Call 562-595-7900 To download full issues of the Signal Tribune, visit
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Larry Forester Mayor Signal Hill
JuNE 17, 2011
restored building to house new pieces of history “Personally, I’m not an antiquer,” Franklin said. “A lot of people like collectibles. Some do it for their business, for their income, and then a lot of people are retired and do it as a hobby.” According to Jurkiewicz, the locations will complement each other and provide antique mall enthusiasts with the same quality items they have seen from their existing location across the street. Being a collector himself, Jurkiewicz said the new location will continue to provide antique items, furniture and jewelry from the area that they recycle. “We’re pretty filled. We have anything from before the turn of the century to after the turn of the century to art deco,” Jurkiewicz said. “We have a lot of '50s and '60s kind of furniture, which is what we’re kind of concentrating on because it is very popular right now.” The company has preserved much of the building and added skylights for a bright and airy atmosphere. Jurkiewicz is looking forward to the celebration and continuing the tradition of antique collecting and selling for the Long Beach and Signal Hill communities. “We don’t want to have general stuff you can get anywhere. We want to have quality and unique stuff,” he said. “It’s just another extension of what we got here, and everyone just loves it.” ß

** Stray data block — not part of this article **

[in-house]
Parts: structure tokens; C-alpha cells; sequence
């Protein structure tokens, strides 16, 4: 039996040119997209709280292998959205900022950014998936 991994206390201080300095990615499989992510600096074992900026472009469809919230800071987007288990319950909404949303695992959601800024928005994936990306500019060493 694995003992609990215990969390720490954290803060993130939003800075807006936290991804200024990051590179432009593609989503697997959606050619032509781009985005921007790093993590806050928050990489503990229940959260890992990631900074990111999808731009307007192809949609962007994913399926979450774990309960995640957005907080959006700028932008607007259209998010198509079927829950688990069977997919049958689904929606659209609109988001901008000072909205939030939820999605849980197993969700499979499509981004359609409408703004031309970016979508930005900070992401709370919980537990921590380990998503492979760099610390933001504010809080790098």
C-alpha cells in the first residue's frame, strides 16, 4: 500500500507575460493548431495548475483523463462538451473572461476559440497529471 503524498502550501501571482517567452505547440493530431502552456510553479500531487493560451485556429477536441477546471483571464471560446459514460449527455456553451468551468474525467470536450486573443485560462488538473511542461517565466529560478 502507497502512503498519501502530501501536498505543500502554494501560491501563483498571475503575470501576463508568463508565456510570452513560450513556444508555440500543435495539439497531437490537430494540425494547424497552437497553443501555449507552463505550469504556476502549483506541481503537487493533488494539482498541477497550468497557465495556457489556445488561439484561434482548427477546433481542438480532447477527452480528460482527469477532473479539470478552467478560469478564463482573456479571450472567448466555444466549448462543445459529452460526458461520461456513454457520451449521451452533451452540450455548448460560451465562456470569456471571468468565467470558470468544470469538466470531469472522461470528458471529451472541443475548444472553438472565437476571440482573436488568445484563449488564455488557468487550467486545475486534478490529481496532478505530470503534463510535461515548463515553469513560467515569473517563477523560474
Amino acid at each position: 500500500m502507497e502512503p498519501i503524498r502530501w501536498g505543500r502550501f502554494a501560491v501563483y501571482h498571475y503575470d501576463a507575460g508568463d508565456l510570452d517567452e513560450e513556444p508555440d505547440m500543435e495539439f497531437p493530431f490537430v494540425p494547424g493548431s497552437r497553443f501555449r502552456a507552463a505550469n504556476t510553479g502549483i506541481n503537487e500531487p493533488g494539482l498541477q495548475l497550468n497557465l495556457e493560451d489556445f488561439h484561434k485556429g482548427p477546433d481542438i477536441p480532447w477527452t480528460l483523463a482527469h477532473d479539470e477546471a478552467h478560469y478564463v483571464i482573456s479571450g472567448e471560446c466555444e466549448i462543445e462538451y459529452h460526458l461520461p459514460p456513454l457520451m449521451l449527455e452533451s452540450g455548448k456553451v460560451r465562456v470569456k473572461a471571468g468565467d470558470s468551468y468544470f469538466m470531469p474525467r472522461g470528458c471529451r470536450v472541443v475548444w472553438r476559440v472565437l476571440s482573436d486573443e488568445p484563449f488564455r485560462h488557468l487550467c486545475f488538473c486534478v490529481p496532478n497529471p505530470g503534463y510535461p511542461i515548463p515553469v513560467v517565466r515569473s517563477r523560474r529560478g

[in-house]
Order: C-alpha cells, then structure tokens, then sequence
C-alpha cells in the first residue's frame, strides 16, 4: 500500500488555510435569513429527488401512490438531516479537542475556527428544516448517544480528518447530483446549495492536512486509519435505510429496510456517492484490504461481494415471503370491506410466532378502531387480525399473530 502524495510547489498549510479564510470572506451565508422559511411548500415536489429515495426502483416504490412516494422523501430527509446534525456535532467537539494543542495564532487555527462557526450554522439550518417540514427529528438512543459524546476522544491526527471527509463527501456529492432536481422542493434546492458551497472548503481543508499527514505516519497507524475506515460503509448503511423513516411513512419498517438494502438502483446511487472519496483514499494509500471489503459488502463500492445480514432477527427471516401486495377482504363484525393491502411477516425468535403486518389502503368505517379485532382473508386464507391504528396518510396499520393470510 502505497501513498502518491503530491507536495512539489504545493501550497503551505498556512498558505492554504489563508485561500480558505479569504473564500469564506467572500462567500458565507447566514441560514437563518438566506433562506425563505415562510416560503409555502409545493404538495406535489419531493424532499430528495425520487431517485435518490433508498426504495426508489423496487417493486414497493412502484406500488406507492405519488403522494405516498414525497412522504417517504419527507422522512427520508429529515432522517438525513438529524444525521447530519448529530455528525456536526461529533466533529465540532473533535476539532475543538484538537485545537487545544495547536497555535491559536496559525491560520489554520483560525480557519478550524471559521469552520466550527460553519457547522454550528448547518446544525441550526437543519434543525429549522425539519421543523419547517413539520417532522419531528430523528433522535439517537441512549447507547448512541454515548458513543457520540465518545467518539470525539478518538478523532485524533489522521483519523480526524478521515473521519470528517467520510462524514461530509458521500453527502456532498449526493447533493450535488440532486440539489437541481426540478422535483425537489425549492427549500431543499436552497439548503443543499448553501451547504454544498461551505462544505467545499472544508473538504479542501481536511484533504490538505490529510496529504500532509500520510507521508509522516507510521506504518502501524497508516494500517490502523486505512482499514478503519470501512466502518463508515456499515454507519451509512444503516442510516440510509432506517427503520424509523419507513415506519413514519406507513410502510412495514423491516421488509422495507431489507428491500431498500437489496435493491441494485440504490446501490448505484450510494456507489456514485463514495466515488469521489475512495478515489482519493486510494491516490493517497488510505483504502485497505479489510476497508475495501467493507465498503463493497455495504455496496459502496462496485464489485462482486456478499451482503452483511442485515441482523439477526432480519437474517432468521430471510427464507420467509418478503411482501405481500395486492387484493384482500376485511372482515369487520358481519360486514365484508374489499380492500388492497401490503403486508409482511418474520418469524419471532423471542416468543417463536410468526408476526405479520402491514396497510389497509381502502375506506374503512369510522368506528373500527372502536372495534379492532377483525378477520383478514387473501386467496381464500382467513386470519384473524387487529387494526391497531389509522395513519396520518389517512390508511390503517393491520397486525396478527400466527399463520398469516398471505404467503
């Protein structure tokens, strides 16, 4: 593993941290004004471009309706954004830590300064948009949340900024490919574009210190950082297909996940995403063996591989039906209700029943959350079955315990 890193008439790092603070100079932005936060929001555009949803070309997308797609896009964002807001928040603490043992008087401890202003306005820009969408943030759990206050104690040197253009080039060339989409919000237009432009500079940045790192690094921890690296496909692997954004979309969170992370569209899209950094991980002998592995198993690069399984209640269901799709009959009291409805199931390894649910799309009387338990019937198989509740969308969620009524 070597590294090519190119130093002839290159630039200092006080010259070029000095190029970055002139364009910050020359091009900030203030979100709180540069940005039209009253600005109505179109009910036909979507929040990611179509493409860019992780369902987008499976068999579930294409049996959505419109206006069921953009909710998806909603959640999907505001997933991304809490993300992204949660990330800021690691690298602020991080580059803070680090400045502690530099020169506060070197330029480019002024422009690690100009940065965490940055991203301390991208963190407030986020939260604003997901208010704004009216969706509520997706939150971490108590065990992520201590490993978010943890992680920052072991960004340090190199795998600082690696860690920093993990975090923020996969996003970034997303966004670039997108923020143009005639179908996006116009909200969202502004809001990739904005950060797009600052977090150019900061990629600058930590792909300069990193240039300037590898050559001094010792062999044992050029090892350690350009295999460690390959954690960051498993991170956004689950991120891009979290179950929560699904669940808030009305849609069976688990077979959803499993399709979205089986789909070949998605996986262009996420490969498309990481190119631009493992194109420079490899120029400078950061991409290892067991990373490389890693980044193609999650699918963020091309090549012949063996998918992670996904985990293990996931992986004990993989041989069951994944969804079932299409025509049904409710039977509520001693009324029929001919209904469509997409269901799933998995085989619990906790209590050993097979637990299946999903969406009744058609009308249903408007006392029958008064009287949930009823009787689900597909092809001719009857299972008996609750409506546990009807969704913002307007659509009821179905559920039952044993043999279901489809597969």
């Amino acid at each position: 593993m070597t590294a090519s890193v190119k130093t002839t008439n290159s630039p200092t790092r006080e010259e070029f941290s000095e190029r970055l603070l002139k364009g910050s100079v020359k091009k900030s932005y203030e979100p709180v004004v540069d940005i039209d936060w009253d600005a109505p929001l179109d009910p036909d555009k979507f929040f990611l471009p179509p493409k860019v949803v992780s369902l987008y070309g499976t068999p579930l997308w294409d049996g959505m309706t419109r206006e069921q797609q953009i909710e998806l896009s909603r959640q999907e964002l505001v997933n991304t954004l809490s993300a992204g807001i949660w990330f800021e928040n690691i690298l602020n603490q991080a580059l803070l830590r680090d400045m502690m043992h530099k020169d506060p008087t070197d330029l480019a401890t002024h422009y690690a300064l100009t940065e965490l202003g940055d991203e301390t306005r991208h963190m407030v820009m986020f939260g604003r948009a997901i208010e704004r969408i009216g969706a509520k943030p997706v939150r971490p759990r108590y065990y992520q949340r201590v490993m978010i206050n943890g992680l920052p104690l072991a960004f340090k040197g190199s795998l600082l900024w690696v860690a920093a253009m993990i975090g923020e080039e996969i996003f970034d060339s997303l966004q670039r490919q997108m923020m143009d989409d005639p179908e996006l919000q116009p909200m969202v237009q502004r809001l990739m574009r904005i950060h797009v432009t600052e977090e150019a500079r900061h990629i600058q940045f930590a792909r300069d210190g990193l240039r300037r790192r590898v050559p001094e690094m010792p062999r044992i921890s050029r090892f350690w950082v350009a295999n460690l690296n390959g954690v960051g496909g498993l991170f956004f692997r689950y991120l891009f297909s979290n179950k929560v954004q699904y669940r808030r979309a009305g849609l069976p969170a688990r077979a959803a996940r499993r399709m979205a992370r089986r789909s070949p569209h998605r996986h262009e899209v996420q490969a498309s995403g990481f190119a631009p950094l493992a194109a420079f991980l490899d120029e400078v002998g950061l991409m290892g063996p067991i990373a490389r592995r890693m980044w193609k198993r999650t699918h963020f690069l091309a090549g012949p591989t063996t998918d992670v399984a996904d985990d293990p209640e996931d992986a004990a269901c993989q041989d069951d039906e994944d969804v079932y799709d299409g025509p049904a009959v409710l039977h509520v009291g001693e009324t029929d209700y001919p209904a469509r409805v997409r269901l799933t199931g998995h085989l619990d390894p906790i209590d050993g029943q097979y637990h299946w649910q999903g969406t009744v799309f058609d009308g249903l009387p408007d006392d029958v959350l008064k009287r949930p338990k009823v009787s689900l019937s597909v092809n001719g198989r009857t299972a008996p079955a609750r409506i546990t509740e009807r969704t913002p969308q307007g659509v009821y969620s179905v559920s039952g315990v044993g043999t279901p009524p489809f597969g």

Courtesy Long Beach Antique Mall
The Long Beach Antique Mall II is located across the street from the original mall and will house antiques from more than 55 dealers. Stephanie Raygoza Staff Writer